Fig. 4

Analysis of all 125 cases of angiomyofibroblastoma in women reported to date (see also Additional file 2). a The number of cases of angiomyofibroblastoma occurring at each given location out of a total of 125 cases is shown. *N/A denotes that no information regarding the location was available. **Other locations include inguinal, urethral, fallopian tube, perianal, cul-de-sac, and retroperitoneal. b Histogram showing the age distribution of 116 patients with angiomyofibroblastoma (including men). For 21 patients, no age information was available for analysis. AMFB angiomyofibroblastoma

Sonographically, AMFB has been reported to be well demarcated with inhomogeneous echogenicity and multiple hypoechoic areas within an echogenic stroma [12]. Wang and coworkers assessed 72 perineal tumors, two among which represented AMFB and were characterized as solid cystic masses on the basis of ultrasonography [13]. In contrast to these descriptions, we found the tumor in our patient to be of homogeneous, medium echogenicity without solid cystic features (see Additional file 1). Retrospectively, the obtained MR images did not add much information to what was already known based on the ultrasound studies.

To date, the exact pathogenesis of AMFB is not clear. Because many tumors express estrogen and progesterone receptors, it is likely that these hormones play a crucial role in the pathogenesis of AMFB. Indeed, these tumors almost exclusively occur in women of reproductive age; two cases of postmenopausal women receiving tamoxifen therapy have been reported [14, 15]. Because many of the histological and immunohistochemical features of AMFB, AA, and CA overlap, it has been suggested that these richly vascularized myxoid tumors of the genital tract represent members of the same fibroblastic–myofibroblastic tumor spectrum [16]. Sonography is a widely available, relatively cheap, extremely valuable tool to characterize and distinguish these tumors preoperatively and to plan surgery accordingly. In our opinion, MR imaging is not mandatory in the evaluation of soft tissue lesions of the lower genital tract such as AMFB in women. Postoperative pathological examination of the surgical specimen remains the only way to definitively establish a diagnosis of AMFB.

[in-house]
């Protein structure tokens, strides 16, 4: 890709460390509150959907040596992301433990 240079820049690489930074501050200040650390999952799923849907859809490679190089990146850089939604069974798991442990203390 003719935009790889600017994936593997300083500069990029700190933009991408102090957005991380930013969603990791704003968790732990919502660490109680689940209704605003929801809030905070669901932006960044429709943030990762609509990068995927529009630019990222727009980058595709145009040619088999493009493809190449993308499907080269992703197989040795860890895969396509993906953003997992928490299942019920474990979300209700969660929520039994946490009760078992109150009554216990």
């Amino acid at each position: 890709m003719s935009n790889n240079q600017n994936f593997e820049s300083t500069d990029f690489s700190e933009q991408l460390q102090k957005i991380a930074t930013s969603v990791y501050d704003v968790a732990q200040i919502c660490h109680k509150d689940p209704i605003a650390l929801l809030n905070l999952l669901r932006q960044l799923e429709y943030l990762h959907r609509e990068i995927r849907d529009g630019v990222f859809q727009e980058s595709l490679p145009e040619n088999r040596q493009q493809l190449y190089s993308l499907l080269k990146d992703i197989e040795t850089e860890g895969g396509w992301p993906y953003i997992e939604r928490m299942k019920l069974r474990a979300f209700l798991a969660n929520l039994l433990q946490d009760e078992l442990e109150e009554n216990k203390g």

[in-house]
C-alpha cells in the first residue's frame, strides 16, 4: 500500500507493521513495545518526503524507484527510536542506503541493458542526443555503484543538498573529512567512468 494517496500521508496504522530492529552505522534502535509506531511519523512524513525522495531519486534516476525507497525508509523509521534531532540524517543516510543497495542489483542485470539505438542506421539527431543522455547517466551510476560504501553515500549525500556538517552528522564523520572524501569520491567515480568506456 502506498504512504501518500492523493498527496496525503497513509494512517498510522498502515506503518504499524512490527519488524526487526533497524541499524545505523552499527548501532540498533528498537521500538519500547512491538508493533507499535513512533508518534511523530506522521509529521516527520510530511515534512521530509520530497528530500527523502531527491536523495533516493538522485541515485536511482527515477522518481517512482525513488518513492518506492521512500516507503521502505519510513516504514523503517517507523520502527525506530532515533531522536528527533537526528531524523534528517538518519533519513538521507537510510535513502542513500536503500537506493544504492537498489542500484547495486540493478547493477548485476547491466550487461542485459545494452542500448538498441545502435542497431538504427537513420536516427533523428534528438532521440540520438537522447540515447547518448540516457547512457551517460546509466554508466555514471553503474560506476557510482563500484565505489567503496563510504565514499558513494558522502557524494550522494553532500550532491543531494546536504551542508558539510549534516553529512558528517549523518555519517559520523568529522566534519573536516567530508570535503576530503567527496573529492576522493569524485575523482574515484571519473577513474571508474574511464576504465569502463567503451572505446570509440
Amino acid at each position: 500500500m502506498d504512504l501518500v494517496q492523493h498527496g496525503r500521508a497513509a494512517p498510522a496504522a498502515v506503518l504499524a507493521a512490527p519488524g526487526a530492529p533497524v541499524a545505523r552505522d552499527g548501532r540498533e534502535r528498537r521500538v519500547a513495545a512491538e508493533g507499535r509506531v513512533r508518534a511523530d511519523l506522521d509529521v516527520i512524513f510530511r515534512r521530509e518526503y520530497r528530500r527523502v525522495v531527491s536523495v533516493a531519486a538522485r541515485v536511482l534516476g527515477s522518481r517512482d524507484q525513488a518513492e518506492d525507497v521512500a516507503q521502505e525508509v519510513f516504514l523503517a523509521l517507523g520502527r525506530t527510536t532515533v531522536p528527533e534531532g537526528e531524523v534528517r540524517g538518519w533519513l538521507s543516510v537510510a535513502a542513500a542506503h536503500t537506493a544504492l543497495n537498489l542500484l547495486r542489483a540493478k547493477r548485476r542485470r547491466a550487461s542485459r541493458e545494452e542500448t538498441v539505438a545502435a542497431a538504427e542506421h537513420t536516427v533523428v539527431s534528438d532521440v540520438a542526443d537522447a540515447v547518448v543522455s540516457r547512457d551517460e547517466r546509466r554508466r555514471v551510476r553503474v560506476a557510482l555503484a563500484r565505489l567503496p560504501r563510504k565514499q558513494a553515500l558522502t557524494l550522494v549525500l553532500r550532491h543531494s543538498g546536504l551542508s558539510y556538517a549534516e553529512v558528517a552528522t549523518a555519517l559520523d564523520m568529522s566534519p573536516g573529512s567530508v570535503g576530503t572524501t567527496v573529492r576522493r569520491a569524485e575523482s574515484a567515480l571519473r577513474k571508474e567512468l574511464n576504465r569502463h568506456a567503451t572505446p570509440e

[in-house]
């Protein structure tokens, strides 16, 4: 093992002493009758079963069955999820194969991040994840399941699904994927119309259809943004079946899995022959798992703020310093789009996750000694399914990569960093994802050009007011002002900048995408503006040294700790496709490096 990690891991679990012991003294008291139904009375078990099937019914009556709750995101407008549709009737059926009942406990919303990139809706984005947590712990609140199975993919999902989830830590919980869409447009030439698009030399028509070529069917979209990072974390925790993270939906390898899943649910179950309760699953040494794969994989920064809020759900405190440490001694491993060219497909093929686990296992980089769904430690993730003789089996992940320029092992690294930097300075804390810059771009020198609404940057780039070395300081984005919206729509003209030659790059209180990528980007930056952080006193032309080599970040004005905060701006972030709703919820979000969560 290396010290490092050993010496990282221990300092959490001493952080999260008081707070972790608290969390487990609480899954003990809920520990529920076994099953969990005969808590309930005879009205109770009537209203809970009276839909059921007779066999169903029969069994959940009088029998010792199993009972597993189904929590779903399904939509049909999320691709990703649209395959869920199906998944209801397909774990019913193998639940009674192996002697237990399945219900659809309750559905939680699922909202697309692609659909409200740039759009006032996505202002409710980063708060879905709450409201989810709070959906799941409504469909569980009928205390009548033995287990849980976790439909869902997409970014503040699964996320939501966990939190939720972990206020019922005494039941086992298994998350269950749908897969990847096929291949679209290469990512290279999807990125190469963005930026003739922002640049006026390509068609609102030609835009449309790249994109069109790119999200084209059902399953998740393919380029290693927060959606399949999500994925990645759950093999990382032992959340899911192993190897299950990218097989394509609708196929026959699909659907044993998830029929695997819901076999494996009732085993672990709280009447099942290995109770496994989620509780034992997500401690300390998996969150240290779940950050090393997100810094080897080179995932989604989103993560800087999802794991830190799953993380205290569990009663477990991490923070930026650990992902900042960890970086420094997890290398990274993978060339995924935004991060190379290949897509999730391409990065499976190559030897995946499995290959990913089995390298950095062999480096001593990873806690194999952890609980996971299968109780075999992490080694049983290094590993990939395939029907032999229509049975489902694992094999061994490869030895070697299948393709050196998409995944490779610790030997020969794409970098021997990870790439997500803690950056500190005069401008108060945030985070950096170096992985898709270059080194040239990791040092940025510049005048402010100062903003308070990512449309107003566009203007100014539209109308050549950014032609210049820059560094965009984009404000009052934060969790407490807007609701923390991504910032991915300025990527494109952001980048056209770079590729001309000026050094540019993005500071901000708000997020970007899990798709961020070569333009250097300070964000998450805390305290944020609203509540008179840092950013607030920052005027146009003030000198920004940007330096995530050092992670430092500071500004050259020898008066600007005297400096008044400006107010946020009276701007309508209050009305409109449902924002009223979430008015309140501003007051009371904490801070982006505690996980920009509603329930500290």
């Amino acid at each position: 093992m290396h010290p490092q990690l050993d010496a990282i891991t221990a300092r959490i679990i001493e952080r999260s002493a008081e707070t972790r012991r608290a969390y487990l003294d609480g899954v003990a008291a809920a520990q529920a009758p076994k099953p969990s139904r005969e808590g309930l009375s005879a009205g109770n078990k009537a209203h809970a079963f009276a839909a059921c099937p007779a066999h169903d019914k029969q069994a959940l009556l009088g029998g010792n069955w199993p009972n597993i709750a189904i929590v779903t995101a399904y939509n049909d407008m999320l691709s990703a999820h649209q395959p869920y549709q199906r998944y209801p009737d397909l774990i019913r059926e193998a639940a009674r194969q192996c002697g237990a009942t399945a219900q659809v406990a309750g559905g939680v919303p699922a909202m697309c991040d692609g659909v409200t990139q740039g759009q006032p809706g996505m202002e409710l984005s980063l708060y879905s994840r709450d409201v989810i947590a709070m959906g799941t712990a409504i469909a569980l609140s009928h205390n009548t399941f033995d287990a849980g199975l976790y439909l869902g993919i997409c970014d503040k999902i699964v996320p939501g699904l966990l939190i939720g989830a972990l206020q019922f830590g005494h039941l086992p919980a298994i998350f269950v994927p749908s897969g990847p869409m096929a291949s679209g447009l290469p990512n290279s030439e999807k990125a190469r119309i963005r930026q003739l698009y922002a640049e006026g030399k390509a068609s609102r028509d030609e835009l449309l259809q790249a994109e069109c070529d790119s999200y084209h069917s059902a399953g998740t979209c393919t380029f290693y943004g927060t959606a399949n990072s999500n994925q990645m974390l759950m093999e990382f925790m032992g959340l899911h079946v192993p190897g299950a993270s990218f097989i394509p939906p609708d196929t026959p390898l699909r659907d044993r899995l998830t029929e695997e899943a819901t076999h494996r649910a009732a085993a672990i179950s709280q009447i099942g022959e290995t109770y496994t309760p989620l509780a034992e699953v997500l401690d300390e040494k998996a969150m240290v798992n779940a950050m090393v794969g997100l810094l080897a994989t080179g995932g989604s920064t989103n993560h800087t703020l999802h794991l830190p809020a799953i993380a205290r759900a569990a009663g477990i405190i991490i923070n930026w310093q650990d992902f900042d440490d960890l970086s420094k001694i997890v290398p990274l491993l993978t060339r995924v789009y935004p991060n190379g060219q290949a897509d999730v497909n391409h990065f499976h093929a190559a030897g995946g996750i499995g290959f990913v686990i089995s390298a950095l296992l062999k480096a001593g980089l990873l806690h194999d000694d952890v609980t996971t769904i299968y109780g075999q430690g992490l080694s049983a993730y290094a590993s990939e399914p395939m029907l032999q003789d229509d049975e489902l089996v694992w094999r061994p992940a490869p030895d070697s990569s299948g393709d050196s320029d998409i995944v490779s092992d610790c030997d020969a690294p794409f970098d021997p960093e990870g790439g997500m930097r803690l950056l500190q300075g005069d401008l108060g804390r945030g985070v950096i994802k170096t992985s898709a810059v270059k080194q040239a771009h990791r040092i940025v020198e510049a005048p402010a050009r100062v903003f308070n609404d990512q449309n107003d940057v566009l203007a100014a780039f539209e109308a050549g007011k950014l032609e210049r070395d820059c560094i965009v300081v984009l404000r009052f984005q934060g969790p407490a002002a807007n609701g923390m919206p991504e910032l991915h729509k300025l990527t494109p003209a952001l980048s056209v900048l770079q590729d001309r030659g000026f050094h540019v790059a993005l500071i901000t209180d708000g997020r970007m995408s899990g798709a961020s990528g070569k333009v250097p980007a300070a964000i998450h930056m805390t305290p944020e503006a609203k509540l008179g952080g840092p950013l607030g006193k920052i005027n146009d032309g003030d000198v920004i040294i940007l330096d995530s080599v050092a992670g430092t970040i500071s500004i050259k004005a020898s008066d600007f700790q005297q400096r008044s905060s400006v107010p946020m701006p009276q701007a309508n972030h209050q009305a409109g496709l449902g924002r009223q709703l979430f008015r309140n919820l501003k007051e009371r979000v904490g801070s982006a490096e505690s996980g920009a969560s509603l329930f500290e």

Conclusions

AMFB is a rare, benign stromal tumor arising most commonly from the female lower reproductive tract, and ultrasonography is the most important imaging modality in its preoperative diagnosis and management. AMFB appears as a homogeneous, well-defined, vascularized lesion of medium echogenicity. AMFB needs to be distinguished from aggressive angiomyxoma because the latter demands more extensive treatment.

Consent

Written informed consent was obtained from the patient for publication of this case report and any accompanying images. A copy of the written consent is available for review by the Editor-in-Chief of this journal.

Abbreviations

AA: 

aggressive angiomyoma

AF: 

angiofibroma

AMFB: 

Angiomyofibroblastoma

CA: 

cellular angiofibroma

H&E: 

hematoxylin and eosin

MFB: 

myofibroblastoma

MR: 

magnetic resonance

Declarations

Acknowledgments

We thank the patient for her trust and cooperation in our publishing this case report.

Open AccessThis article is distributed under the terms of the Creative Commons Attribution 4.0 International License (http://creativecommons.org/licenses/by/4.0/), which permits unrestricted use, distribution, and reproduction in any medium, provided you give appropriate credit to the original author(s) and the source, provide a link to the Creative Commons license, and indicate if changes were made. The Creative Commons Public Domain Dedication waiver (http://creativecommons.org/publicdomain/zero/1.0/) applies to the data made available in this article, unless otherwise stated.

Authors’ Affiliations

(1)
Department of Obstetrics and Gynecology, Leipzig University
(2)
Institute of Pathology, Leipzig University

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Copyright

© Wolf et al. 2015